For the past several months, I’ve been intrigued by evidence that some astute firms are well on their way to transforming their leadership practices in response to these dour trends. Convinced we’ve reached an inflection point where traditional methods have become fully destructive to organizational success, they’ve initiated more caring and supportive methods to intentionally humanize their work environments–and gain a competitive advantage in the process.

In January, I began writing a series of articles for Fast Company, each one dedicated to better understanding the movement to create “great workplaces.” The underlying reason for all this research is to answer one question: Will this inevitably prove to be a feel-good strategy that flames out–or an approach to leadership that will derail organizations which fail to get on board?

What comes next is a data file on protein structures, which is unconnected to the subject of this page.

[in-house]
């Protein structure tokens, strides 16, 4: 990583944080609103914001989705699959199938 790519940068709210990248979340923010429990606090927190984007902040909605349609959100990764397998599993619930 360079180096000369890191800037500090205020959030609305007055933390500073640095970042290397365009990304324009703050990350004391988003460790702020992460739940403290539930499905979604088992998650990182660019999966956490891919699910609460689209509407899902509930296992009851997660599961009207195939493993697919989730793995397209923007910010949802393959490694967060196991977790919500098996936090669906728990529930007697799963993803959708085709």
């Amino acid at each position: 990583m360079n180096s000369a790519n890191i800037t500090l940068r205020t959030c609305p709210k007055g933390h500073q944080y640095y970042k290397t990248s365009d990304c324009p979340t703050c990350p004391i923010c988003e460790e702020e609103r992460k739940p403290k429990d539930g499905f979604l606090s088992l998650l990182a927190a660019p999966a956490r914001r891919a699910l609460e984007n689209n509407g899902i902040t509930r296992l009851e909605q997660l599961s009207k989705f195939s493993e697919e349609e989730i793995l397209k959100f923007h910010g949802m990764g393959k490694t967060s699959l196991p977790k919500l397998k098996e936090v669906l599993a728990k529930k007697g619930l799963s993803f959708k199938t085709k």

If you hold any position in leadership today, you should know this: Companies that authentically value their employees will be (and already are) the big winners in the 21st-century economy.

Here’s my evidence:

In a visit to software analytics giant, SAS, I met CEO and cofounder Jim Goodnight, arguably the pioneer of a workplace culture that esteems employees over customers and owners. Several times ranked the “Best Company To Work For” in America, and recently named the world’s best multinational workplace, SAS has produced record profits for 37 consecutive years. A company that emphasizes trust, generosity, and work-life balance has a track record of success that irrefutably proves companies “reap what they sow.” A talent magnet because of their “Great Place To Work” status, SAS now receives 100 applications for every open position.